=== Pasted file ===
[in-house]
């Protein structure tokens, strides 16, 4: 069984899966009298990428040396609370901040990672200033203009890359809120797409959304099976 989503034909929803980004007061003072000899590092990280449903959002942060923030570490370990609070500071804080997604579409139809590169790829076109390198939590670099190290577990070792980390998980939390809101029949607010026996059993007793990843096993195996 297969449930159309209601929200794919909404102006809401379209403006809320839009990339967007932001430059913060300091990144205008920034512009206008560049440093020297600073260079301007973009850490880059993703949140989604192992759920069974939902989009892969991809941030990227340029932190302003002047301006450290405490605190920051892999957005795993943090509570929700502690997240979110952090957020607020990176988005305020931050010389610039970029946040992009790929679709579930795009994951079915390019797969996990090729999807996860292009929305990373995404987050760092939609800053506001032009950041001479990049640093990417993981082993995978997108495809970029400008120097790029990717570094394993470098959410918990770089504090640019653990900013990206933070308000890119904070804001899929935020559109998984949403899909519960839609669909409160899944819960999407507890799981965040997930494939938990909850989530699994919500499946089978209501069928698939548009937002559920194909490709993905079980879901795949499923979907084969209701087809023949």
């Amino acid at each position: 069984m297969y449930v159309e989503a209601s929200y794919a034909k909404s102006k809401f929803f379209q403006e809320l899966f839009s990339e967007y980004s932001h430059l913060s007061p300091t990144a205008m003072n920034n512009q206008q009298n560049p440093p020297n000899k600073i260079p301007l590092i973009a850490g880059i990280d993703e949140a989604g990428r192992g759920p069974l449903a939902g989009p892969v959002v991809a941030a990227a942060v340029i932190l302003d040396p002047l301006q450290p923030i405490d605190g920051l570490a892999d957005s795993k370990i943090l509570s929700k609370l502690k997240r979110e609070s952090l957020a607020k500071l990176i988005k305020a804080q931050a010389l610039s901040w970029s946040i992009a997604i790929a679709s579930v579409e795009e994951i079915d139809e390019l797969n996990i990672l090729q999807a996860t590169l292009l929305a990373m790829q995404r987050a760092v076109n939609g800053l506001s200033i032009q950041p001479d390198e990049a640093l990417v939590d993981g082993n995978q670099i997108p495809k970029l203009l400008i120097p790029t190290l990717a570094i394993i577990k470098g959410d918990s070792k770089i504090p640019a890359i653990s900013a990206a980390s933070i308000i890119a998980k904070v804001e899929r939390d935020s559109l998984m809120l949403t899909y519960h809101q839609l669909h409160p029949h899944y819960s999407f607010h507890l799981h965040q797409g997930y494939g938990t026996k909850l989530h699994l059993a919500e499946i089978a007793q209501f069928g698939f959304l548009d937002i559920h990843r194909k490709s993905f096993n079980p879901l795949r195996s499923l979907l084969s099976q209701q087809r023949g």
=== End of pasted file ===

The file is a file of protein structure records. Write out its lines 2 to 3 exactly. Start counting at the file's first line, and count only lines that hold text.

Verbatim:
């Protein structure tokens, strides 16, 4: 069984899966009298990428040396609370901040990672200033203009890359809120797409959304099976 989503034909929803980004007061003072000899590092990280449903959002942060923030570490370990609070500071804080997604579409139809590169790829076109390198939590670099190290577990070792980390998980939390809101029949607010026996059993007793990843096993195996 297969449930159309209601929200794919909404102006809401379209403006809320839009990339967007932001430059913060300091990144205008920034512009206008560049440093020297600073260079301007973009850490880059993703949140989604192992759920069974939902989009892969991809941030990227340029932190302003002047301006450290405490605190920051892999957005795993943090509570929700502690997240979110952090957020607020990176988005305020931050010389610039970029946040992009790929679709579930795009994951079915390019797969996990090729999807996860292009929305990373995404987050760092939609800053506001032009950041001479990049640093990417993981082993995978997108495809970029400008120097790029990717570094394993470098959410918990770089504090640019653990900013990206933070308000890119904070804001899929935020559109998984949403899909519960839609669909409160899944819960999407507890799981965040997930494939938990909850989530699994919500499946089978209501069928698939548009937002559920194909490709993905079980879901795949499923979907084969209701087809023949």
């Amino acid at each position: 069984m297969y449930v159309e989503a209601s929200y794919a034909k909404s102006k809401f929803f379209q403006e809320l899966f839009s990339e967007y980004s932001h430059l913060s007061p300091t990144a205008m003072n920034n512009q206008q009298n560049p440093p020297n000899k600073i260079p301007l590092i973009a850490g880059i990280d993703e949140a989604g990428r192992g759920p069974l449903a939902g989009p892969v959002v991809a941030a990227a942060v340029i932190l302003d040396p002047l301006q450290p923030i405490d605190g920051l570490a892999d957005s795993k370990i943090l509570s929700k609370l502690k997240r979110e609070s952090l957020a607020k500071l990176i988005k305020a804080q931050a010389l610039s901040w970029s946040i992009a997604i790929a679709s579930v579409e795009e994951i079915d139809e390019l797969n996990i990672l090729q999807a996860t590169l292009l929305a990373m790829q995404r987050a760092v076109n939609g800053l506001s200033i032009q950041p001479d390198e990049a640093l990417v939590d993981g082993n995978q670099i997108p495809k970029l203009l400008i120097p790029t190290l990717a570094i394993i577990k470098g959410d918990s070792k770089i504090p640019a890359i653990s900013a990206a980390s933070i308000i890119a998980k904070v804001e899929r939390d935020s559109l998984m809120l949403t899909y519960h809101q839609l669909h409160p029949h899944y819960s999407f607010h507890l799981h965040q797409g997930y494939g938990t026996k909850l989530h699994l059993a919500e499946i089978a007793q209501f069928g698939f959304l548009d937002i559920h990843r194909k490709s993905f096993n079980p879901l795949r195996s499923l979907l084969s099976q209701q087809r023949g």